Brett Manning's Big Singing Lie#7

Big Lie #7 - It takes great effort and the coordination of many varied
muscles to sing correctly.

Truth - If you are having difficulties right now, chances are, you actually
have TOO MANY muscles trying to help! Singing "as designed" is easier
than doing it wrong, and gives you more satisfying results.

Click Here for Brett Manning's Singing SuccessA large part of the "difficulty" most people experience in their singing starts inside their own brains. Don't get me wrong. It's not ALL in their brains, but it usually starts there. They trick themselves out. It usually happens like this:

A singer gets hold of a song they like and it has one of those high notes that sounds very impressive on the radio. That high note is part of the reason they
bought the song to try and sing. They put it on and start to sing along and as they approach the big moment, they realize that they are approaching the end of their range!

What do they do then? They make a choice.

Possibility #1:
They "go for it," pulling up their chest voice and just blasting through it. Of course if it's not too far above their break point, they either make it and feel pain, or they don't make it and falsetto kicks in (usually
embarrassing them).

Possibility #2:
It's right on the edge of their break and they make it but they are never sure they'll make it the next time. They always feel insecure about it.

So...the next time rolls around

They try the song again, and as they approach the note that's supposed to make them feel great, a strange dread and fear kicks in. They begin to "work up to it" in their mind.

Their neck begins to show veins. The muscles under the chin jump in to help also. (I've had students tell me that their entire neck and back hurts after singing!) They may even begin to breathe irregularly, reducing oxygen supply to the areas that need it.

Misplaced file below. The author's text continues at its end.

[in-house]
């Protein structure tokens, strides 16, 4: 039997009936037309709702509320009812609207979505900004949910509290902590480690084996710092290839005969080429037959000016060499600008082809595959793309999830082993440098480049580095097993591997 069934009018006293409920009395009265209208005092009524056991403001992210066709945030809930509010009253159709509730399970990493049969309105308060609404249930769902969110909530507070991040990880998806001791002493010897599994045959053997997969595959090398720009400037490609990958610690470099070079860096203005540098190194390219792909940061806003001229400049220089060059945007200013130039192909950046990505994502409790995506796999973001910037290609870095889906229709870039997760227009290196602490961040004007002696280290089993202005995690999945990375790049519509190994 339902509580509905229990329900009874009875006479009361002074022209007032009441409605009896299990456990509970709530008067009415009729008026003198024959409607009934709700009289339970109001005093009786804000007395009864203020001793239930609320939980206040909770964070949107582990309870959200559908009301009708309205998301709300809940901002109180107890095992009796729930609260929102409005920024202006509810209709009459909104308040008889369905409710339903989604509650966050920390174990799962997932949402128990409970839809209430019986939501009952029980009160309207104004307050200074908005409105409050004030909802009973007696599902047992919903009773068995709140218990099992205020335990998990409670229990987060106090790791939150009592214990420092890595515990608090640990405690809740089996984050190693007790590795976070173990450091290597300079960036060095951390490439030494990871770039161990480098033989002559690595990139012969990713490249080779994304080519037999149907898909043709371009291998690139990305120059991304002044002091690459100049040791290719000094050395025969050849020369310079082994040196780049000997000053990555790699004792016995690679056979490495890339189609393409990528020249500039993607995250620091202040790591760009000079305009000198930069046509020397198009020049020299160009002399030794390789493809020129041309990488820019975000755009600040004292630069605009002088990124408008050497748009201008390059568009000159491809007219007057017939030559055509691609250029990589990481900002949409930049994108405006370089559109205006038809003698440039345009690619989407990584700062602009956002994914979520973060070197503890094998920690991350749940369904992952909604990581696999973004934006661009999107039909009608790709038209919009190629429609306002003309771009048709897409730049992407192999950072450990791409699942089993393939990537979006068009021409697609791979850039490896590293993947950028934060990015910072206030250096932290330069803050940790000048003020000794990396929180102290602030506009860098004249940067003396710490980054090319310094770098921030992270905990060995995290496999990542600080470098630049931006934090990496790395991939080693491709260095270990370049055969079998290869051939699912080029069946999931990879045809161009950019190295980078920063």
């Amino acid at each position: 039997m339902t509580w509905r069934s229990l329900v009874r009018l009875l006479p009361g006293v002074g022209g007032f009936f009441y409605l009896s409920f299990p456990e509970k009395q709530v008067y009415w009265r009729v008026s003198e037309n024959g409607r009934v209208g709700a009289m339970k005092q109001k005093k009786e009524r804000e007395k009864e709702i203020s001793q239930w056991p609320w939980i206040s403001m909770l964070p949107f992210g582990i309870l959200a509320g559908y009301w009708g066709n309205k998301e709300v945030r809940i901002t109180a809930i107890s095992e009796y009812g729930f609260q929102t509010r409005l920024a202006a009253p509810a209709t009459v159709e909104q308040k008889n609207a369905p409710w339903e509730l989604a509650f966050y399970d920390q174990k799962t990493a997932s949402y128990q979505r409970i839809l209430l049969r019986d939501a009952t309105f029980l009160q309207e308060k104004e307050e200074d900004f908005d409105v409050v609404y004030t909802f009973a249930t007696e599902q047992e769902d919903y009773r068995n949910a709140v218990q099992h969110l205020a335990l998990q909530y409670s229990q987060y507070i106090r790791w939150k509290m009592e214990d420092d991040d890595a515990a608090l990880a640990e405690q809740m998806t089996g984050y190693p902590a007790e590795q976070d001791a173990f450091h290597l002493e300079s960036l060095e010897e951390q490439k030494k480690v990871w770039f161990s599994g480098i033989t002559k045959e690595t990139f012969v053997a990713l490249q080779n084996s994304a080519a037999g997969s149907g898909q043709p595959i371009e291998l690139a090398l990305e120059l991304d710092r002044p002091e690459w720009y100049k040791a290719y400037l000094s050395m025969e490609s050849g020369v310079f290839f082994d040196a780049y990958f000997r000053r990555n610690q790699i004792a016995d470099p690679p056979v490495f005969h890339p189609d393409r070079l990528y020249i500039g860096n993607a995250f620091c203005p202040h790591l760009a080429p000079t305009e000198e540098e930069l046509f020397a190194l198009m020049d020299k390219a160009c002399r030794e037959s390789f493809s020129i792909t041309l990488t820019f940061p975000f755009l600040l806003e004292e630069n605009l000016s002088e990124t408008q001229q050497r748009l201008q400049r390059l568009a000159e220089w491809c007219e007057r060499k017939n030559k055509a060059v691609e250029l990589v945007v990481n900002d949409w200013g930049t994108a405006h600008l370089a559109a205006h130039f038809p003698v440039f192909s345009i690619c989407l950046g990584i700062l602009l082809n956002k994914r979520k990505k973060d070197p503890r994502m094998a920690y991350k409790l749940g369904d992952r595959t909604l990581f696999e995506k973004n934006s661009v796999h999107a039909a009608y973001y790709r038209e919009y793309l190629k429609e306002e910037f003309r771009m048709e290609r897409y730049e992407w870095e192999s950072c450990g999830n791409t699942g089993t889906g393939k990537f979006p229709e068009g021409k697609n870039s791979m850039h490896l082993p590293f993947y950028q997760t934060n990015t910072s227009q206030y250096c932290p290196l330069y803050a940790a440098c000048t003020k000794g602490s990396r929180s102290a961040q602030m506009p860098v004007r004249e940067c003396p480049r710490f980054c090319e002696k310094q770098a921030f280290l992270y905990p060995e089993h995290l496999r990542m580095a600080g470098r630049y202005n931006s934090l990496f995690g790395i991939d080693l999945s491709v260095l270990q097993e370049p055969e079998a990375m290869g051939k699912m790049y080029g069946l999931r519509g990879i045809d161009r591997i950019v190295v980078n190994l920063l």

So here they are in a wrestling match with their own bodies, wondering why singing is so "hard."

The truth is, by the time their minds tell them how hard it is to hit this high note, they've enlisted every muscle in the region to "help" and all those muscles jump on board. The trouble is--it causes more strain and can even do damage to the tiny muscles that actually make the sound.

Part of what Brett Manning has to teach singers caught in this trap, involves some exercises to dis-engage all those external muscles so they get out of the voice's way.

To show you what I mean, try one of Brett's simple exercises here:

Start on a comfortable note and sing "la, la, la" up the scale until you get just past the limit of "comfortable" and then return down the scale.

Now place the flat of your thumb under your chin and press upward VERY slightly. Sing the same scale again and chances are, you'll feel the muscles under your chin start to press your thumb downward. These muscles are NOT needed for singing, and in fact they only add to your strain.

This time go up the scale and try to consciously keep those muscles from pressing against your thumb. You may not be able to get them to relax without doing some of the other exercises in Brett's program to get the strain off your vocal cords. But most likely you WILL be able to do this, and you'll notice that your voice enjoys this new sensation.

Next time, I'll reveal a lie about the nature of singing itself that can severely limit you if you believe it.

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Brett Manning's singing lie 1 - about how to sing properly
Brett Manning's singing lie 2 - about classical singing
Brett Manning's singing lie 3 - about vocal range
Brett Manning's singing lie 4 - about breathing correctly for singing
Brett Manning's singing lie 5 - about falsetto to sing high
Brett Manning's singing lie 6 - about natural singing talent
Brett Manning's singing lie 7 - about the muscles used for singing
Brett Manning's singing lie 8 - about singing being pure skill
Brett Manning's singing lie 9 - about singing power

Back to The 9 Biggest Singing Lies Index